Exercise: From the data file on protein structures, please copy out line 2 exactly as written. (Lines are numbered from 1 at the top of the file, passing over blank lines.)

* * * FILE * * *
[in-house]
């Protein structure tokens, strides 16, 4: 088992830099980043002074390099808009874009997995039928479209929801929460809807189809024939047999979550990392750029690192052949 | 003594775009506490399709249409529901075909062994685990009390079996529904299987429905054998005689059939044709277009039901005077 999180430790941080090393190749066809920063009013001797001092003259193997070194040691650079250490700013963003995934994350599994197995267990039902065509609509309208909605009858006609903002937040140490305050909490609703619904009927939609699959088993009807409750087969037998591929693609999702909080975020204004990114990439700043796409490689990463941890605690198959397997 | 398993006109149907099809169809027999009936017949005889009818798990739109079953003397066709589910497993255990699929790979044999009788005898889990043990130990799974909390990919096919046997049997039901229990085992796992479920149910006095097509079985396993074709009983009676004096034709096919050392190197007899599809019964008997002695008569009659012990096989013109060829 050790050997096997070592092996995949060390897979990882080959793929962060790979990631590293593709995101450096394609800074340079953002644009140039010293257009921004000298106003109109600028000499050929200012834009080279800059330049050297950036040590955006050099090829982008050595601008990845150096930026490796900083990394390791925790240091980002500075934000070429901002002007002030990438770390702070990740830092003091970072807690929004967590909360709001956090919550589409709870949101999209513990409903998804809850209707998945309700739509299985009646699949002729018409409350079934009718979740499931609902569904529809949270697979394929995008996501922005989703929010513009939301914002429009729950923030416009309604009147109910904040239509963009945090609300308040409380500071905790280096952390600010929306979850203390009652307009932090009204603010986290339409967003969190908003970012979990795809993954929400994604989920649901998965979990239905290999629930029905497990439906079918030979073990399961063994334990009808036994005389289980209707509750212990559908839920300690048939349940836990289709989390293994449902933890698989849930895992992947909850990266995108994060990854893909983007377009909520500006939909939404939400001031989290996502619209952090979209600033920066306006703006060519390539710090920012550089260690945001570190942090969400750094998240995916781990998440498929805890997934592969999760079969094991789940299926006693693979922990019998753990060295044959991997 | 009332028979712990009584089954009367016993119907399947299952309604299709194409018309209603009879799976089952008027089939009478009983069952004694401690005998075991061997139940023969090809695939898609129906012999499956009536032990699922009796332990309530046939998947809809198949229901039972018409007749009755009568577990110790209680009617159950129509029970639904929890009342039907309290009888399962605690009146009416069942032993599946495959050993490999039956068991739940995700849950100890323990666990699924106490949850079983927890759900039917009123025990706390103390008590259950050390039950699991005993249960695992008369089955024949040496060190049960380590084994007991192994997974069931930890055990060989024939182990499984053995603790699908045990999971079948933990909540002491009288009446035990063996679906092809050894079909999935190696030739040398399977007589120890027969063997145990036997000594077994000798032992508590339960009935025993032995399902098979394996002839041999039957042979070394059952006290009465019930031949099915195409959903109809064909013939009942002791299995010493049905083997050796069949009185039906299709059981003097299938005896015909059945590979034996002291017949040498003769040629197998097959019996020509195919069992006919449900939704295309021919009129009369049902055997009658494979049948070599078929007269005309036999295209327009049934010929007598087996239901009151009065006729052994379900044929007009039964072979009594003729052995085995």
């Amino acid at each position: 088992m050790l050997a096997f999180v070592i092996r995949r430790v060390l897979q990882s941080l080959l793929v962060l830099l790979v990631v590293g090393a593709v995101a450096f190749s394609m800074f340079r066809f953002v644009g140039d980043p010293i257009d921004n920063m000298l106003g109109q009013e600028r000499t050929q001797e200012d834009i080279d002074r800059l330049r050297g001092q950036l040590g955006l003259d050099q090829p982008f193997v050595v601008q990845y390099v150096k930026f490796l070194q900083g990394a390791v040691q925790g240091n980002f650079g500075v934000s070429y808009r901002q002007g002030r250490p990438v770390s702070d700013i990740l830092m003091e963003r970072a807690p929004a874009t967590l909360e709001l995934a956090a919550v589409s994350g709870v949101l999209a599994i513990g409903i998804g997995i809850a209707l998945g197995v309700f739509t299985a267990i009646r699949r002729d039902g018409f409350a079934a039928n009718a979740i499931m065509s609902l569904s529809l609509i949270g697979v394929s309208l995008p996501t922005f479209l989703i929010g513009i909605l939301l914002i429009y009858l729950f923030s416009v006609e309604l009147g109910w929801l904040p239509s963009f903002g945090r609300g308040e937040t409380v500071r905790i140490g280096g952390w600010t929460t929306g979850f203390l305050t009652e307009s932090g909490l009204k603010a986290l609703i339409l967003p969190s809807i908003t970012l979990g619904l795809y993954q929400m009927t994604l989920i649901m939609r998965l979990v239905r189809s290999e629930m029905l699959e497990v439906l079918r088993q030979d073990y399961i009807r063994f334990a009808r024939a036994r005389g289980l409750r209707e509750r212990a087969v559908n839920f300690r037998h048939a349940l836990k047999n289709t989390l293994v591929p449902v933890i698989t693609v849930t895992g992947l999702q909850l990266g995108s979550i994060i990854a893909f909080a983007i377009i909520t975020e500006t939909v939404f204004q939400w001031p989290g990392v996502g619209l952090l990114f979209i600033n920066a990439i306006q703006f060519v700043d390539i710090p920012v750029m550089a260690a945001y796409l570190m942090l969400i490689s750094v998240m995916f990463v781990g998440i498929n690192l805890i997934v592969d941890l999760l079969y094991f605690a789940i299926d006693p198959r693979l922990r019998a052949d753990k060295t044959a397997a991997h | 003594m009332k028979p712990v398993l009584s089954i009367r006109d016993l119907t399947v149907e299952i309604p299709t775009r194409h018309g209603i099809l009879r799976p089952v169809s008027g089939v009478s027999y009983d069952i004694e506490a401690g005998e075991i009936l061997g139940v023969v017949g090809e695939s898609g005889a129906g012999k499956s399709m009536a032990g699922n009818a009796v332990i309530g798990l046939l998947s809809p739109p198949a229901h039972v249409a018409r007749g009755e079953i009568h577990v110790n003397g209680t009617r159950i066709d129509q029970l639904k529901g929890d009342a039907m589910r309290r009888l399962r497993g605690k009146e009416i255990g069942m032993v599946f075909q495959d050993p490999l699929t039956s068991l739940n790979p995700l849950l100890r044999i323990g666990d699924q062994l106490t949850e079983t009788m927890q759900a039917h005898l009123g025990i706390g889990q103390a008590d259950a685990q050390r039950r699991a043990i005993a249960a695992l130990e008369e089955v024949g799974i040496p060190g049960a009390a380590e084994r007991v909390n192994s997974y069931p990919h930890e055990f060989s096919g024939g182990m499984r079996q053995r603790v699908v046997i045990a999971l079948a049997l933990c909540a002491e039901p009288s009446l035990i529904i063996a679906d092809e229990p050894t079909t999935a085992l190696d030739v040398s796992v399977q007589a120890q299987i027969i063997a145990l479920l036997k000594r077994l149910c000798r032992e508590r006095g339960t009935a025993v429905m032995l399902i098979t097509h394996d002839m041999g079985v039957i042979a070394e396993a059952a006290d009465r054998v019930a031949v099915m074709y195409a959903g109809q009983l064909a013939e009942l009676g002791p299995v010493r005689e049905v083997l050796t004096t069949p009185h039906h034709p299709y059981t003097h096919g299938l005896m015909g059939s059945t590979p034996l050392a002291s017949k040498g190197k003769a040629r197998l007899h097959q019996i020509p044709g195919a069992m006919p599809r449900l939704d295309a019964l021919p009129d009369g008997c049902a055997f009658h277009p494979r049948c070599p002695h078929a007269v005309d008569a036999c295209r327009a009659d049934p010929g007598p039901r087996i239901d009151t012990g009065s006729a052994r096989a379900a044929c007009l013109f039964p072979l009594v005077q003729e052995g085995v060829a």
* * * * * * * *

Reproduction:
């Protein structure tokens, strides 16, 4: 088992830099980043002074390099808009874009997995039928479209929801929460809807189809024939047999979550990392750029690192052949 | 003594775009506490399709249409529901075909062994685990009390079996529904299987429905054998005689059939044709277009039901005077 999180430790941080090393190749066809920063009013001797001092003259193997070194040691650079250490700013963003995934994350599994197995267990039902065509609509309208909605009858006609903002937040140490305050909490609703619904009927939609699959088993009807409750087969037998591929693609999702909080975020204004990114990439700043796409490689990463941890605690198959397997 | 398993006109149907099809169809027999009936017949005889009818798990739109079953003397066709589910497993255990699929790979044999009788005898889990043990130990799974909390990919096919046997049997039901229990085992796992479920149910006095097509079985396993074709009983009676004096034709096919050392190197007899599809019964008997002695008569009659012990096989013109060829 050790050997096997070592092996995949060390897979990882080959793929962060790979990631590293593709995101450096394609800074340079953002644009140039010293257009921004000298106003109109600028000499050929200012834009080279800059330049050297950036040590955006050099090829982008050595601008990845150096930026490796900083990394390791925790240091980002500075934000070429901002002007002030990438770390702070990740830092003091970072807690929004967590909360709001956090919550589409709870949101999209513990409903998804809850209707998945309700739509299985009646699949002729018409409350079934009718979740499931609902569904529809949270697979394929995008996501922005989703929010513009939301914002429009729950923030416009309604009147109910904040239509963009945090609300308040409380500071905790280096952390600010929306979850203390009652307009932090009204603010986290339409967003969190908003970012979990795809993954929400994604989920649901998965979990239905290999629930029905497990439906079918030979073990399961063994334990009808036994005389289980209707509750212990559908839920300690048939349940836990289709989390293994449902933890698989849930895992992947909850990266995108994060990854893909983007377009909520500006939909939404939400001031989290996502619209952090979209600033920066306006703006060519390539710090920012550089260690945001570190942090969400750094998240995916781990998440498929805890997934592969999760079969094991789940299926006693693979922990019998753990060295044959991997 | 009332028979712990009584089954009367016993119907399947299952309604299709194409018309209603009879799976089952008027089939009478009983069952004694401690005998075991061997139940023969090809695939898609129906012999499956009536032990699922009796332990309530046939998947809809198949229901039972018409007749009755009568577990110790209680009617159950129509029970639904929890009342039907309290009888399962605690009146009416069942032993599946495959050993490999039956068991739940995700849950100890323990666990699924106490949850079983927890759900039917009123025990706390103390008590259950050390039950699991005993249960695992008369089955024949040496060190049960380590084994007991192994997974069931930890055990060989024939182990499984053995603790699908045990999971079948933990909540002491009288009446035990063996679906092809050894079909999935190696030739040398399977007589120890027969063997145990036997000594077994000798032992508590339960009935025993032995399902098979394996002839041999039957042979070394059952006290009465019930031949099915195409959903109809064909013939009942002791299995010493049905083997050796069949009185039906299709059981003097299938005896015909059945590979034996002291017949040498003769040629197998097959019996020509195919069992006919449900939704295309021919009129009369049902055997009658494979049948070599078929007269005309036999295209327009049934010929007598087996239901009151009065006729052994379900044929007009039964072979009594003729052995085995």